Effects of Abuse on Children
Many are not aware of the long-term, devastating effects abuse can have on a
child. Whether a child experiences abuse directly or witnesses it, the effects
often hinder the physical, intellectual, and emotional growth of the child.
April is Child Abuse Prevention Month in The Bahamas. It is a time to educate
the public on the effects of child abuse, its prevalence in our society, and how
to bring healing to those who are being abused.
To help you understand the effect of abuse or family violence in any form on
children, here is a brief overview of its effects on children at each stage of
Developmental Delay. Failure to thrive due to the chaotic, loud, and
harmful environment. Emotional withdrawal and low frustration tolerance. There
are also physical problems.
PRE-SCHOOL (3-6 Years)
Development Delay, Especially in Language Development. The child
may be afraid to speak, afraid of becoming the target of anger. This is due in
part to not being spoken to by adults or experiencing meaningful discussion with
INFANTS AND TODDLERS (0 - 2˝ Years )
Low Frustration Tolerance. The child cries easily and often. Her world is
so chaotic she cannot handle ordinary stress. He usually has not witnessed
appropriate ways of dealing with stress.
Acting Out Aggressively Toward Peers and Adults. She models the
aggressive behavior observed in the home.
Inability to Play Constructively. Lots of throwing or kicking. Possible
destruction of playthings. Many children have not been shown how to play.
Children are working out their frustration and worry in play.
Inconsistent or Inappropriate Display of Emotions. Abuse can result in
the child not learning appropriate emotional responses, as well as not being in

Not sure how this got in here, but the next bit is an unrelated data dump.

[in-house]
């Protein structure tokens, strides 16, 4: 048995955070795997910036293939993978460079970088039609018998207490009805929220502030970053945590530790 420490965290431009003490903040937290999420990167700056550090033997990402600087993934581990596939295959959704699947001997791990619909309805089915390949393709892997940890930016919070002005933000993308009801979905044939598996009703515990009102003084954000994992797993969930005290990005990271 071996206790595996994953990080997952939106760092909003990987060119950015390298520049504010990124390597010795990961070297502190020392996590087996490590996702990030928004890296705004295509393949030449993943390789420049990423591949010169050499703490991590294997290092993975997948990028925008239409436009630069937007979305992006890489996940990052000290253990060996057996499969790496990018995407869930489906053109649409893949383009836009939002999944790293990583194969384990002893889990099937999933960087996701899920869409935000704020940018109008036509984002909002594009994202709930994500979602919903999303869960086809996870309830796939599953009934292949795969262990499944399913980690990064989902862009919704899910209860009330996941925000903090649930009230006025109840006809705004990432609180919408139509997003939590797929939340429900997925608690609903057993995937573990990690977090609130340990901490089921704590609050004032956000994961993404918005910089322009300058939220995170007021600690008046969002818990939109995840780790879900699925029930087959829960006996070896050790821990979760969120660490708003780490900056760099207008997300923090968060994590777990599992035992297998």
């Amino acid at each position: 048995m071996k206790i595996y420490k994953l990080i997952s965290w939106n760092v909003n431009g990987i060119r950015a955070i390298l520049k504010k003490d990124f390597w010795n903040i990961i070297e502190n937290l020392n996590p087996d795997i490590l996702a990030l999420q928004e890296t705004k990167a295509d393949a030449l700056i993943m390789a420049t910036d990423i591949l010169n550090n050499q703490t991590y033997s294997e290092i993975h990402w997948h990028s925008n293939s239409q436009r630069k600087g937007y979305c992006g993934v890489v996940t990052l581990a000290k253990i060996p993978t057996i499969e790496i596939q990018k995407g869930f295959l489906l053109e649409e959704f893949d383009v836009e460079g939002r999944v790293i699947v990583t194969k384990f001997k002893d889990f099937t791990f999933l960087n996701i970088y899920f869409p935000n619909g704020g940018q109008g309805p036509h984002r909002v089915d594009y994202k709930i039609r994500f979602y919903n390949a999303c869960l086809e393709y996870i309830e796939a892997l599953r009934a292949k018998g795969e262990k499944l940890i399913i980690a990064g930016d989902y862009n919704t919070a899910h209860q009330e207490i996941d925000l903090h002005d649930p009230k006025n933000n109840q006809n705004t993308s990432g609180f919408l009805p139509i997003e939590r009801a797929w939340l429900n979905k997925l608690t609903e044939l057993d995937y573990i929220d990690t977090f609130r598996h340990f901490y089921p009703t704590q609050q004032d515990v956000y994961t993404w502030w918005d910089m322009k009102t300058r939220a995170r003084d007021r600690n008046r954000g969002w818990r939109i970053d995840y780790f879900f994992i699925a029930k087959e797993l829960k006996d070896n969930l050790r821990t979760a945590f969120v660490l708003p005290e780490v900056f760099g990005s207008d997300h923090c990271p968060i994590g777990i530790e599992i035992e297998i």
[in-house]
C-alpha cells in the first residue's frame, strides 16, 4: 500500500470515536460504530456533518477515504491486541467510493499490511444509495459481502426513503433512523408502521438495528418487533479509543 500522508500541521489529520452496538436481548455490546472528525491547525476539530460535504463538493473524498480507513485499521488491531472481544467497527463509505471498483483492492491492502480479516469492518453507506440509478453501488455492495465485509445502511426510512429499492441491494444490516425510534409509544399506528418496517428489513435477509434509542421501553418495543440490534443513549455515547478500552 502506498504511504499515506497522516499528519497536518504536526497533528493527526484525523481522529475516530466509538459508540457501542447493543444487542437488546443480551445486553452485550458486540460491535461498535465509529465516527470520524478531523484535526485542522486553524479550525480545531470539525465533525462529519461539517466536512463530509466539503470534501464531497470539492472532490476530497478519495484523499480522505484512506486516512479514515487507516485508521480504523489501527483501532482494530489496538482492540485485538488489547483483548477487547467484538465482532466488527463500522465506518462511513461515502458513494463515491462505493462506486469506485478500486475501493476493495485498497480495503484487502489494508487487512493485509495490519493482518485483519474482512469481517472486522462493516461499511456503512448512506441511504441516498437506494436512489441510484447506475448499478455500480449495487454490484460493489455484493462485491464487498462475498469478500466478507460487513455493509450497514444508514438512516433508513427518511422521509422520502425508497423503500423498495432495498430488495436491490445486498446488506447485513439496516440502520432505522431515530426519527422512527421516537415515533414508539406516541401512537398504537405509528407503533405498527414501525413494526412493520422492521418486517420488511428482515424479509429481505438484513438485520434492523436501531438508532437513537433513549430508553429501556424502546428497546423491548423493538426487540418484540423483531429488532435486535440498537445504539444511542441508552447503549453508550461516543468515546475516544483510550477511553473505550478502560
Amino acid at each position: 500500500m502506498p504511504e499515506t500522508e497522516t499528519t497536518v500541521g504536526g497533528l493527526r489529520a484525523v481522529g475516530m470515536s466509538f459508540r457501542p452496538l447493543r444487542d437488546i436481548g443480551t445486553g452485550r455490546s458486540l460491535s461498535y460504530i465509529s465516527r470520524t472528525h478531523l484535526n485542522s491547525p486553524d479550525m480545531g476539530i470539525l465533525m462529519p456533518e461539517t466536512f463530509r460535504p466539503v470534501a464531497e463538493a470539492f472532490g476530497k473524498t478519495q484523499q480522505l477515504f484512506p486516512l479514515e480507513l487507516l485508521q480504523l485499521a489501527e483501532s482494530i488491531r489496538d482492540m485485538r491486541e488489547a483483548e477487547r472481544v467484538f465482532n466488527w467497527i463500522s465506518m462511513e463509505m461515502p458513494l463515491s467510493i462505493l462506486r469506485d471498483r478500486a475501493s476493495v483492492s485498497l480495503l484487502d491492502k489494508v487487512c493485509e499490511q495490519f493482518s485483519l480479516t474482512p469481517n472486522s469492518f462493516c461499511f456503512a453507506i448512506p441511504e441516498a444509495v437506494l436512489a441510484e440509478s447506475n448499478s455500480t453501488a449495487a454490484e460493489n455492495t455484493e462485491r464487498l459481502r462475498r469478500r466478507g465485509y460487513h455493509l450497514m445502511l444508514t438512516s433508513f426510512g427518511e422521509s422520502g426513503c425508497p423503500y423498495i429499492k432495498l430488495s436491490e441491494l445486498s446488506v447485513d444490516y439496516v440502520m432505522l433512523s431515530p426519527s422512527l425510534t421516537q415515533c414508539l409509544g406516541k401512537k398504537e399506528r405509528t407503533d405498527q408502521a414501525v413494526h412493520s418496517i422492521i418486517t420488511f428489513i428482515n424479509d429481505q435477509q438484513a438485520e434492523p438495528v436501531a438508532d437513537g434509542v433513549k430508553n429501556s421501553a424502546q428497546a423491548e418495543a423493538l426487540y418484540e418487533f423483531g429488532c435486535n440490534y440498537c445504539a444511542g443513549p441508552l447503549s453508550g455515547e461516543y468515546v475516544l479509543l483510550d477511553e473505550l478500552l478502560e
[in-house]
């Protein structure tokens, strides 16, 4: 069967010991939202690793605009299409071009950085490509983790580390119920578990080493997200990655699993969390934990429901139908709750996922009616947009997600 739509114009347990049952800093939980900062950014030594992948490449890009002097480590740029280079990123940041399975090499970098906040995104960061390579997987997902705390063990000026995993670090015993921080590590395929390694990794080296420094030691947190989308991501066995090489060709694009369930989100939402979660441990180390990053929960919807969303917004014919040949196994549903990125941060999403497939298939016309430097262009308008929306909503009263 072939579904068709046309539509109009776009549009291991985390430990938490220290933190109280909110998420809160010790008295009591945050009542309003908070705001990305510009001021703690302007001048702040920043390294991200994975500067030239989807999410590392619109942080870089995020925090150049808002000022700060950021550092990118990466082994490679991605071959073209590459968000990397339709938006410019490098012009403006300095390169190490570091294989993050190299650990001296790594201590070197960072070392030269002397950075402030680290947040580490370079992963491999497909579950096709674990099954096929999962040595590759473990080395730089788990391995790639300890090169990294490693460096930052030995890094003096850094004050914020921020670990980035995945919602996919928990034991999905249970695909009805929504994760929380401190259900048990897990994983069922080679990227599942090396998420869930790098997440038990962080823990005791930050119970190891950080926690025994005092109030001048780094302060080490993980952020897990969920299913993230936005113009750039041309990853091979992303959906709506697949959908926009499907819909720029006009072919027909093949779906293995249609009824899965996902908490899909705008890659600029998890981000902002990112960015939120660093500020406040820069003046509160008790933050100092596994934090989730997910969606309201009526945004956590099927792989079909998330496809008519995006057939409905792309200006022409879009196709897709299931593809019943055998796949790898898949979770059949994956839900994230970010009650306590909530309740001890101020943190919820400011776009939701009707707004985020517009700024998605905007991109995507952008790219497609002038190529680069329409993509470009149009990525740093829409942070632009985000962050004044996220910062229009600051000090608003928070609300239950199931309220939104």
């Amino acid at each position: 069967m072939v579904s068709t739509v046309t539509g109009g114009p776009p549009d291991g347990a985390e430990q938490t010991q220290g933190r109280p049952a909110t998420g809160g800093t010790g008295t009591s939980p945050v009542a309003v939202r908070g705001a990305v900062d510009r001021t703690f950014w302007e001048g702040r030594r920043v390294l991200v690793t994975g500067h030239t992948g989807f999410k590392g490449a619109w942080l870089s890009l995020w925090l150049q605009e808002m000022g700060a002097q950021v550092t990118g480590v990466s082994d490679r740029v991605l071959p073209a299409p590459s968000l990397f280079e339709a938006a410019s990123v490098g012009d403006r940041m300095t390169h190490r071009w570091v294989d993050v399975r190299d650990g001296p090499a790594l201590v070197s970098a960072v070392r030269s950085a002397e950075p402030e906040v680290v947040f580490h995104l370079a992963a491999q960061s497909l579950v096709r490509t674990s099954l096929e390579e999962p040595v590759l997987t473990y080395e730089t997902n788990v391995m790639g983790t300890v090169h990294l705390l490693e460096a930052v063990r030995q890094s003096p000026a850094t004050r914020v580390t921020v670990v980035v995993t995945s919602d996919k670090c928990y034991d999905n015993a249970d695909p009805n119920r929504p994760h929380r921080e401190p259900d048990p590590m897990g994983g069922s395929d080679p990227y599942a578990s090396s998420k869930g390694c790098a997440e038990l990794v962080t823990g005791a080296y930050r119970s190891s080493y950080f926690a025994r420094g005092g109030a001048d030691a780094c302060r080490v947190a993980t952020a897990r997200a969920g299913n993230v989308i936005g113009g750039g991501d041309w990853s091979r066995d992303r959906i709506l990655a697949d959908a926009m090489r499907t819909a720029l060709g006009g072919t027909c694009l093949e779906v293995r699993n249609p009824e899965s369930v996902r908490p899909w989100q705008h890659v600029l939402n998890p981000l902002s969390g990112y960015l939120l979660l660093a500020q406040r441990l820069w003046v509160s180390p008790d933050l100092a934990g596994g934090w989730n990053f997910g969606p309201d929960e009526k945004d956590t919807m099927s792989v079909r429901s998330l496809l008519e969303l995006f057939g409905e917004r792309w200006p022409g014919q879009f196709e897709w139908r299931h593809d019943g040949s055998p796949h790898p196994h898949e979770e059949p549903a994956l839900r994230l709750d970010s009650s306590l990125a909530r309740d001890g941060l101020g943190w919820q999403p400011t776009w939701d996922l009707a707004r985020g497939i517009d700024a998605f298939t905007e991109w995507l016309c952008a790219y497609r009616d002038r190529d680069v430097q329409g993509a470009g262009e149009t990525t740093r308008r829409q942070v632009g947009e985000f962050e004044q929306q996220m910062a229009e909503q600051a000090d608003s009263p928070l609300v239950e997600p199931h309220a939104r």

touch with true feelings.
SCHOOL AGE (7-11 Years)
- Scholastically Delayed/Poor School Performance. The child finds studying
and learning difficult when he cannot keep from worrying about what happened at
home last night or who is going to get hurt, or maybe killed later tonight.
Behavior Problems with Peers and Adults. Because of the lack of
observable appropriate interpersonal relationships, the child has not learned
appropriate ways to interact with others. The child may be crying out for help,
the only way he can still keep the "family secret."
Aggressive Acting Out Becomes More Severe and Purposeful. The child
models the violent behavior witnessed in the home.
Fearful/Nightmares/Night Terrors. The child relives fears in her sleep.
She may be afraid of sleep because of incidents of physical and/or sexual abuse
that occur at night. She may have a history of being wakened by mothers’
screams and fathers’ yelling.
Withdraws/Depressed/Hopeless/Despondent. Life offers little, other than
physical and/or emotional pain. Joy is lost.
Chronic Physical Complaints. There are headaches and stomachaches. The
child knows no other way to realize or describe emotional distress. The stress
level is too high for the child to cope.
Beginning to Mimic Adult Roles, Generally, girls adopt the role of
victims; boys become aggressive and abusive.
Chronic Low Self-Esteem. The child blames self for the situation at home.
The child’s good feelings about himself have not been nurtured.
Depression. There is a loss of hope and joy. The adolescent is full of
ADOLESCENCE (12-17 Years)
Signs of Physical Injuries, Maiming, Crippling, Scarring. Too often abuse
leaves long-term or permanent scars on the adolescent.
Aggressive/Delinquency/Running Away. The adolescent realizes not one will
take care of his needs, except himself. Adolescent will use the only coping
skills he has leaned: violence and self-destruction.
Poor School Adjustment. The adolescent is academically and socially
unable to perform
Early Sexual Activity/Marriage.
It is common for adolescents who
experience or witness abuse to engage in early sex or marriage as a means of
escape or acting out.
Alcohol/Drug Experimentation or Use. This is another form of escapism or
self-medication for the pain. The adolescent models the behavior of adults
closest to her.
Death by Suicide or Murder. The adolescent takes his own life to end the
pain, or intervenes to protect the mother. This results in harm or death of the
adolescent or adolescent kills the abuser. Many Bahamian children attempt
suicide each year.
Expansion of Violence Into the Community. Criminal activity sometimes
through gang involvement where the teen finds a surrogate family. Anger and
frustration spill over into the community.
Dear readers, we must speak out about all forms of child abuse. Let us not
robe our children of the joys of childhood.